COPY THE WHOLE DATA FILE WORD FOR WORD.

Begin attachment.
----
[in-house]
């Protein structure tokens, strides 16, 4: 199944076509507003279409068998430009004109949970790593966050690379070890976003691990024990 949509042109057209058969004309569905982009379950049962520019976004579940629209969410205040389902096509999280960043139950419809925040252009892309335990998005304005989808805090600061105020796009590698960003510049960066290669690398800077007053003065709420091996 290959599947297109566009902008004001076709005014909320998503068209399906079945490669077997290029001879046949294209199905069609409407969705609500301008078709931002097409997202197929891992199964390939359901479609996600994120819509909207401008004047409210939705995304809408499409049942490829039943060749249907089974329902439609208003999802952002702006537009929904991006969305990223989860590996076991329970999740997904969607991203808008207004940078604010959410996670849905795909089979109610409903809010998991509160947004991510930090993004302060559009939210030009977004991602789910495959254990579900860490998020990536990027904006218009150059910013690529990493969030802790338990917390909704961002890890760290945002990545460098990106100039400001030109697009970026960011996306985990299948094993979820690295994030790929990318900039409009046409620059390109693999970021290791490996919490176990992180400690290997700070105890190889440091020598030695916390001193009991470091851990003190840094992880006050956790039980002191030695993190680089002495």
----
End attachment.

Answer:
[in-house]
């Protein structure tokens, strides 16, 4: 199944076509507003279409068998430009004109949970790593966050690379070890976003691990024990 949509042109057209058969004309569905982009379950049962520019976004579940629209969410205040389902096509999280960043139950419809925040252009892309335990998005304005989808805090600061105020796009590698960003510049960066290669690398800077007053003065709420091996 290959599947297109566009902008004001076709005014909320998503068209399906079945490669077997290029001879046949294209199905069609409407969705609500301008078709931002097409997202197929891992199964390939359901479609996600994120819509909207401008004047409210939705995304809408499409049942490829039943060749249907089974329902439609208003999802952002702006537009929904991006969305990223989860590996076991329970999740997904969607991203808008207004940078604010959410996670849905795909089979109610409903809010998991509160947004991510930090993004302060559009939210030009977004991602789910495959254990579900860490998020990536990027904006218009150059910013690529990493969030802790338990917390909704961002890890760290945002990545460098990106100039400001030109697009970026960011996306985990299948094993979820690295994030790929990318900039409009046409620059390109693999970021290791490996919490176990992180400690290997700070105890190889440091020598030695916390001193009991470091851990003190840094992880006050956790039980002191030695993190680089002495």